Toddlers share home-made Iftar with workers

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Toddlers share home-made Iftar with workers
Kids and parents with EFS Facilities services workers during the Iftar at Kids World Nursery, JVC, Dubai. - Photo by Juidin Bernarrd

Dubai - Recognising the importance of fostering empathy in children, and in the true spirit of Ramadan, the toddlers from Kids World Nursery celebrated the Iftar with blue-collar female workers

by

Kelly Clarke

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Published: Wed 14 Jun 2017, 10:59 PM

Last updated: Thu 15 Jun 2017, 1:08 AM

Nepalese resident Sharda Tamang hasn't seen her three children for over four years now. But on Tuesday evening she was reduced to tears when more than 20 children from a Dubai nursery prepared and shared an Iftar meal with her.
After moving to Dubai to work as a housekeeper in 2013, Tamang was due to travel back to Nepal in 2015 to see 18-year-old Anil, 16-year-old Sunil and 14-year-old Sanju.
But following the earthquake, which devastated the country that same year and caused the collapse of her family home, she was unable to travel back.
"Seeing these children today makes me very emotional but I am so thankful they are spending time with us," she told Khaleej Times just before sitting down with the children.
Recognising the importance of fostering empathy in children, and in the true spirit of Ramadan, the toddlers from Kids World Nursery celebrated the Iftar with 10 other blue-collar female workers alongside Tamang.
The children, from ages four and below, helped prepare a fruit salad for the women and made more than 100 sandwiches for the Iftar, before coming together to share the meal with them.
Speaking about her own children, Tamang said it was "so difficult" to be away from them, but said she is doing it to secure a better future for her family.
"I didn't have an education, that's why I'm in this position. Living away from my family is hard but I want to make sure my kids go to school."
Like many brave migrant women who leave their own families to make a living abroad, the children at Kids World Nursery nursery wanted to honour their selflessness and spend time with them.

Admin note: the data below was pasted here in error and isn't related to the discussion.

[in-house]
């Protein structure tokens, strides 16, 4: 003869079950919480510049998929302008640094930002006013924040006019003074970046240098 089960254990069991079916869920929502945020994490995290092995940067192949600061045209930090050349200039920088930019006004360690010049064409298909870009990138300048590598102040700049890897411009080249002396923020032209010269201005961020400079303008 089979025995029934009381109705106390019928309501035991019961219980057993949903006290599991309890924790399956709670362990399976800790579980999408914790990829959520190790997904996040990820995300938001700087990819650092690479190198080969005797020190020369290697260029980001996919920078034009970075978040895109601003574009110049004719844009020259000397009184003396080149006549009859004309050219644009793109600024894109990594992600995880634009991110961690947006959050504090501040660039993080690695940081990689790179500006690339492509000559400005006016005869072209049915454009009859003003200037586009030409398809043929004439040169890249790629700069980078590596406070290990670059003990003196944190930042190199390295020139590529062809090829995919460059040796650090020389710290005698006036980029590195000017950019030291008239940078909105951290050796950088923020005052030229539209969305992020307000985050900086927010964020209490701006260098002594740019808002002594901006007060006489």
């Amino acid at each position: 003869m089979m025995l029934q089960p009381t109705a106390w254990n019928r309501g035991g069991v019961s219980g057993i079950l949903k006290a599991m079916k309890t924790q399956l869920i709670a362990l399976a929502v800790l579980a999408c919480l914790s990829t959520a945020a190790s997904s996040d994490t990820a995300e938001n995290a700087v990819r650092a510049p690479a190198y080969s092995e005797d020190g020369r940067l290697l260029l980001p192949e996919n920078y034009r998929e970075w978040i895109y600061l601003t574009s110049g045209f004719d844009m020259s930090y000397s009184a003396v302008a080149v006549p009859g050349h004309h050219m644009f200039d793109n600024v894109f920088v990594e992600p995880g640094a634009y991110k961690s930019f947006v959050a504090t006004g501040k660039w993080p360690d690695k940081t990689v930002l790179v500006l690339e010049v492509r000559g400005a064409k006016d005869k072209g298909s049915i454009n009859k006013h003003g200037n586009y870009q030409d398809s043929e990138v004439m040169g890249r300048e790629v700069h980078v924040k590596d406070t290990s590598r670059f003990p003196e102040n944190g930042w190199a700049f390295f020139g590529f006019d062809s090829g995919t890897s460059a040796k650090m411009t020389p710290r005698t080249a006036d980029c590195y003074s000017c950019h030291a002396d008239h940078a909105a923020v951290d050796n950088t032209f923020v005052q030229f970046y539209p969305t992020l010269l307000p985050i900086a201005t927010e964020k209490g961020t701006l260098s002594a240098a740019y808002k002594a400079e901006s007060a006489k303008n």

And for mother-of-two Lakpa Dolma (also from Nepal), the experience was one to treasure.
"If I top up my phone with Dh20 I get to call my children two times a week for 15 minutes. Tonight when I leave, I will call them and tell them about my evening with these children."
Admitting that the toddlers' presence made her miss her own children even more, Dolma said it felt really good seeing the kids, but she did get emotional when it came to sitting down with them.
"I haven't seen my children for one year. They are staying in a hostel in Nepal and the next time I see them will be in two years. This Iftar has been a blessing for us mothers."
An Iftar for uniting mothers
Not only did the workers - from Nepal, India and Sri Lanka - were treated to sandwiches and fruit salads, but they also enjoyed a host of delicacies from the children's home countries including Scotland, Pakistan, Canada Egypt, Syria and Zimbabwe.
From biryani to kebabs, and bakhlava to honey cake, the children also handed out goodie bags to the working mothers, which included shampoo, cleaning supplies, rice and clothes.
And the gesture left Sri Lanka-born Priyanka Roshani "overjoyed and overwhelmed".
"These children have made my day bright. Seeing them makes me miss my children but it also makes me so happy," she said.
With a 15-year-old girl and a 9-year-old boy living back in Negombo with her mother and husband, she said she will be going to see them in September.
"I haven't seen my children for two years but I will be going for a two month visit very soon. When I see my children I will just hug them forever," a smiling Roshani said.
One of the primary pillars of the educational program at Kids World Nursery is based on empathy. Research has also shown that empathy is one of the main keys to all positive social interactions and Lovita Tariq, Director of the nurseries said "it is our responsibility to not simply teach children, but to encourage them to learn through their own experiences".
kelly@khaleejtimes.com



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